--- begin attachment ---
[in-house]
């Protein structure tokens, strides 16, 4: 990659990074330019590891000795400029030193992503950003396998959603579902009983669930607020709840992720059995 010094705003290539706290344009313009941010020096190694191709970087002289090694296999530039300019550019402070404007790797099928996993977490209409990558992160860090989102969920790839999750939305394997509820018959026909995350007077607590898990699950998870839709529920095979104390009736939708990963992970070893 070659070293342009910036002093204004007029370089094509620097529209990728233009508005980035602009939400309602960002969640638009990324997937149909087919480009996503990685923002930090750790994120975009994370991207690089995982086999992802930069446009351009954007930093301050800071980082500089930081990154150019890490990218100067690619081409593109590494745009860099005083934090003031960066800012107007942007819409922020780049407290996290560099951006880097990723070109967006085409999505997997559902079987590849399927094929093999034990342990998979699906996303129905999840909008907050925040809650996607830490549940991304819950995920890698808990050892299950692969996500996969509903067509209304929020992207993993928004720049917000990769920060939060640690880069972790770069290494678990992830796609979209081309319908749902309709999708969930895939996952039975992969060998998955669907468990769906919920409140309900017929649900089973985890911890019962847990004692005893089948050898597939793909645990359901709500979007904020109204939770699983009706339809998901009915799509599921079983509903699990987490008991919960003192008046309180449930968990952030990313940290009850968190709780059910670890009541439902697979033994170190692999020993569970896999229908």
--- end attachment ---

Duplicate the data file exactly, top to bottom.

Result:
[in-house]
């Protein structure tokens, strides 16, 4: 990659990074330019590891000795400029030193992503950003396998959603579902009983669930607020709840992720059995 010094705003290539706290344009313009941010020096190694191709970087002289090694296999530039300019550019402070404007790797099928996993977490209409990558992160860090989102969920790839999750939305394997509820018959026909995350007077607590898990699950998870839709529920095979104390009736939708990963992970070893 070659070293342009910036002093204004007029370089094509620097529209990728233009508005980035602009939400309602960002969640638009990324997937149909087919480009996503990685923002930090750790994120975009994370991207690089995982086999992802930069446009351009954007930093301050800071980082500089930081990154150019890490990218100067690619081409593109590494745009860099005083934090003031960066800012107007942007819409922020780049407290996290560099951006880097990723070109967006085409999505997997559902079987590849399927094929093999034990342990998979699906996303129905999840909008907050925040809650996607830490549940991304819950995920890698808990050892299950692969996500996969509903067509209304929020992207993993928004720049917000990769920060939060640690880069972790770069290494678990992830796609979209081309319908749902309709999708969930895939996952039975992969060998998955669907468990769906919920409140309900017929649900089973985890911890019962847990004692005893089948050898597939793909645990359901709500979007904020109204939770699983009706339809998901009915799509599921079983509903699990987490008991919960003192008046309180449930968990952030990313940290009850968190709780059910670890009541439902697979033994170190692999020993569970896999229908």